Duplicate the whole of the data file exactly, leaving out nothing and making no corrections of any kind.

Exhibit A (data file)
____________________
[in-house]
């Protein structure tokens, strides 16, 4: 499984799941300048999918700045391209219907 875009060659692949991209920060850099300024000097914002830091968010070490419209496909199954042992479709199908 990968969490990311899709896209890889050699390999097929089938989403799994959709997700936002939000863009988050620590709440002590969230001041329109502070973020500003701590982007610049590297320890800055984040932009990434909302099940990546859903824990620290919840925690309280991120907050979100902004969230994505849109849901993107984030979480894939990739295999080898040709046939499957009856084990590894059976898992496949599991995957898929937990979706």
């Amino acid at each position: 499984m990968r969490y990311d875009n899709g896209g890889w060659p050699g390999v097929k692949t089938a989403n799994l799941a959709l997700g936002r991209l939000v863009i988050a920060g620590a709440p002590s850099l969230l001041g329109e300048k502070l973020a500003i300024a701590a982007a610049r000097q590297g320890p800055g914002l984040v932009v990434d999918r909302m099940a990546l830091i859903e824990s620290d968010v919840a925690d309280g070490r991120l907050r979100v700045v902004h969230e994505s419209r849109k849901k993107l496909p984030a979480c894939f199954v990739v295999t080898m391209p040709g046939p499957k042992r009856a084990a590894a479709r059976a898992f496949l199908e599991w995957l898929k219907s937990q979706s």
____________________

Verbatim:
[in-house]
């Protein structure tokens, strides 16, 4: 499984799941300048999918700045391209219907 875009060659692949991209920060850099300024000097914002830091968010070490419209496909199954042992479709199908 990968969490990311899709896209890889050699390999097929089938989403799994959709997700936002939000863009988050620590709440002590969230001041329109502070973020500003701590982007610049590297320890800055984040932009990434909302099940990546859903824990620290919840925690309280991120907050979100902004969230994505849109849901993107984030979480894939990739295999080898040709046939499957009856084990590894059976898992496949599991995957898929937990979706």
């Amino acid at each position: 499984m990968r969490y990311d875009n899709g896209g890889w060659p050699g390999v097929k692949t089938a989403n799994l799941a959709l997700g936002r991209l939000v863009i988050a920060g620590a709440p002590s850099l969230l001041g329109e300048k502070l973020a500003i300024a701590a982007a610049r000097q590297g320890p800055g914002l984040v932009v990434d999918r909302m099940a990546l830091i859903e824990s620290d968010v919840a925690d309280g070490r991120l907050r979100v700045v902004h969230e994505s419209r849109k849901k993107l496909p984030a979480c894939f199954v990739v295999t080898m391209p040709g046939p499957k042992r009856a084990a590894a479709r059976a898992f496949l199908e599991w995957l898929k219907s937990q979706s």